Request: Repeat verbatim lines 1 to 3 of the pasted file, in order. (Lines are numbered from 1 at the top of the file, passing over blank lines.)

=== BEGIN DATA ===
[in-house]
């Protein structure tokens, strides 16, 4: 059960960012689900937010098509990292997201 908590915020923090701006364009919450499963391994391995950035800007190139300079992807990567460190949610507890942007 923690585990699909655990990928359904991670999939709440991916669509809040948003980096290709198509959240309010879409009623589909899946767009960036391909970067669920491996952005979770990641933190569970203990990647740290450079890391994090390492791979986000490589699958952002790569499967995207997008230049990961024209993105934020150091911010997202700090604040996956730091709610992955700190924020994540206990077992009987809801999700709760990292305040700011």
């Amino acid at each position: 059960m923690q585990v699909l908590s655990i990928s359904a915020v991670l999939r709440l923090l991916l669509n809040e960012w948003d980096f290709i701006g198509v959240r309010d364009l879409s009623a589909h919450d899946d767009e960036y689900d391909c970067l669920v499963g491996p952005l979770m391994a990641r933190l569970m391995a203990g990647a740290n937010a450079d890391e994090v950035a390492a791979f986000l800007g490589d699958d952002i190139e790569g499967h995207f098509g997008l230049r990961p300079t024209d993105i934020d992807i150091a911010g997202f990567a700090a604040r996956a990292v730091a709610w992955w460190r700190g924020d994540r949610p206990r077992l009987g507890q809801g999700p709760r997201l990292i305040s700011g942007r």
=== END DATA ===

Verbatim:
[in-house]
């Protein structure tokens, strides 16, 4: 059960960012689900937010098509990292997201 908590915020923090701006364009919450499963391994391995950035800007190139300079992807990567460190949610507890942007 923690585990699909655990990928359904991670999939709440991916669509809040948003980096290709198509959240309010879409009623589909899946767009960036391909970067669920491996952005979770990641933190569970203990990647740290450079890391994090390492791979986000490589699958952002790569499967995207997008230049990961024209993105934020150091911010997202700090604040996956730091709610992955700190924020994540206990077992009987809801999700709760990292305040700011």
């Amino acid at each position: 059960m923690q585990v699909l908590s655990i990928s359904a915020v991670l999939r709440l923090l991916l669509n809040e960012w948003d980096f290709i701006g198509v959240r309010d364009l879409s009623a589909h919450d899946d767009e960036y689900d391909c970067l669920v499963g491996p952005l979770m391994a990641r933190l569970m391995a203990g990647a740290n937010a450079d890391e994090v950035a390492a791979f986000l800007g490589d699958d952002i190139e790569g499967h995207f098509g997008l230049r990961p300079t024209d993105i934020d992807i150091a911010g997202f990567a700090a604040r996956a990292v730091a709610w992955w460190r700190g924020d994540r949610p206990r077992l009987g507890q809801g999700p709760r997201l990292i305040s700011g942007r």